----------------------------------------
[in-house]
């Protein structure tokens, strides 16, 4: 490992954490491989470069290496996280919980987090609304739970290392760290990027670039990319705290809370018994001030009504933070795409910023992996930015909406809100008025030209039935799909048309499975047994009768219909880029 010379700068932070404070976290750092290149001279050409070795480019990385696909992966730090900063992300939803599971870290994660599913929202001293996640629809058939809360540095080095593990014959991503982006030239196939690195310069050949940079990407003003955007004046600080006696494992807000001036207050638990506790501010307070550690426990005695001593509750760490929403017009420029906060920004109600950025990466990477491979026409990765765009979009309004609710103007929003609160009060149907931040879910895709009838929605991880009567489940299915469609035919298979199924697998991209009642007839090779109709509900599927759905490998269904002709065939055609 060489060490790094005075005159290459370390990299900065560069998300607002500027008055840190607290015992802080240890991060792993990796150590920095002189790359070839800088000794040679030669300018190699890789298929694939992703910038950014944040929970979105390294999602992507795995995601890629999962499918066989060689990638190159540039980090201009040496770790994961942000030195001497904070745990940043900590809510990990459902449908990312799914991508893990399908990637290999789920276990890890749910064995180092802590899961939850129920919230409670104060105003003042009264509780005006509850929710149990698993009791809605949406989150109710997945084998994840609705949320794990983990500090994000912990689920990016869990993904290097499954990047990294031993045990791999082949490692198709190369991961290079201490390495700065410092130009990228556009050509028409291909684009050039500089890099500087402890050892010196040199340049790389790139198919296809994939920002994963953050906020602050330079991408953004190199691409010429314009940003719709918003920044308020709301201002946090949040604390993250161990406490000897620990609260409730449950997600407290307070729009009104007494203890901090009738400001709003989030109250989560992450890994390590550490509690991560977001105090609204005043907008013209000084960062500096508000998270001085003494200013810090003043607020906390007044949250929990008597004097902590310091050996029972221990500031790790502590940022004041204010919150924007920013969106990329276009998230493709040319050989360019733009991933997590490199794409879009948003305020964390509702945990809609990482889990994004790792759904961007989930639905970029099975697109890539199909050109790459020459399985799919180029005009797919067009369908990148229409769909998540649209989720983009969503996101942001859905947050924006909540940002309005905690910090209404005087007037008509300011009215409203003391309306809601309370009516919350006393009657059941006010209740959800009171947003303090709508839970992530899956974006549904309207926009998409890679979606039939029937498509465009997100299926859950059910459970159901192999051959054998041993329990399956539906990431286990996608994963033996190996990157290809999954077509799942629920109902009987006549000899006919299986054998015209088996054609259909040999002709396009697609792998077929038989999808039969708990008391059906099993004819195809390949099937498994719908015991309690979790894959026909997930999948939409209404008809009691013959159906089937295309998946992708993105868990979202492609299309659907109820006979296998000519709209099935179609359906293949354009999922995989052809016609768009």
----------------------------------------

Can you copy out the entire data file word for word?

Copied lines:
[in-house]
């Protein structure tokens, strides 16, 4: 490992954490491989470069290496996280919980987090609304739970290392760290990027670039990319705290809370018994001030009504933070795409910023992996930015909406809100008025030209039935799909048309499975047994009768219909880029 010379700068932070404070976290750092290149001279050409070795480019990385696909992966730090900063992300939803599971870290994660599913929202001293996640629809058939809360540095080095593990014959991503982006030239196939690195310069050949940079990407003003955007004046600080006696494992807000001036207050638990506790501010307070550690426990005695001593509750760490929403017009420029906060920004109600950025990466990477491979026409990765765009979009309004609710103007929003609160009060149907931040879910895709009838929605991880009567489940299915469609035919298979199924697998991209009642007839090779109709509900599927759905490998269904002709065939055609 060489060490790094005075005159290459370390990299900065560069998300607002500027008055840190607290015992802080240890991060792993990796150590920095002189790359070839800088000794040679030669300018190699890789298929694939992703910038950014944040929970979105390294999602992507795995995601890629999962499918066989060689990638190159540039980090201009040496770790994961942000030195001497904070745990940043900590809510990990459902449908990312799914991508893990399908990637290999789920276990890890749910064995180092802590899961939850129920919230409670104060105003003042009264509780005006509850929710149990698993009791809605949406989150109710997945084998994840609705949320794990983990500090994000912990689920990016869990993904290097499954990047990294031993045990791999082949490692198709190369991961290079201490390495700065410092130009990228556009050509028409291909684009050039500089890099500087402890050892010196040199340049790389790139198919296809994939920002994963953050906020602050330079991408953004190199691409010429314009940003719709918003920044308020709301201002946090949040604390993250161990406490000897620990609260409730449950997600407290307070729009009104007494203890901090009738400001709003989030109250989560992450890994390590550490509690991560977001105090609204005043907008013209000084960062500096508000998270001085003494200013810090003043607020906390007044949250929990008597004097902590310091050996029972221990500031790790502590940022004041204010919150924007920013969106990329276009998230493709040319050989360019733009991933997590490199794409879009948003305020964390509702945990809609990482889990994004790792759904961007989930639905970029099975697109890539199909050109790459020459399985799919180029005009797919067009369908990148229409769909998540649209989720983009969503996101942001859905947050924006909540940002309005905690910090209404005087007037008509300011009215409203003391309306809601309370009516919350006393009657059941006010209740959800009171947003303090709508839970992530899956974006549904309207926009998409890679979606039939029937498509465009997100299926859950059910459970159901192999051959054998041993329990399956539906990431286990996608994963033996190996990157290809999954077509799942629920109902009987006549000899006919299986054998015209088996054609259909040999002709396009697609792998077929038989999808039969708990008391059906099993004819195809390949099937498994719908015991309690979790894959026909997930999948939409209404008809009691013959159906089937295309998946992708993105868990979202492609299309659907109820006979296998000519709209099935179609359906293949354009999922995989052809016609768009």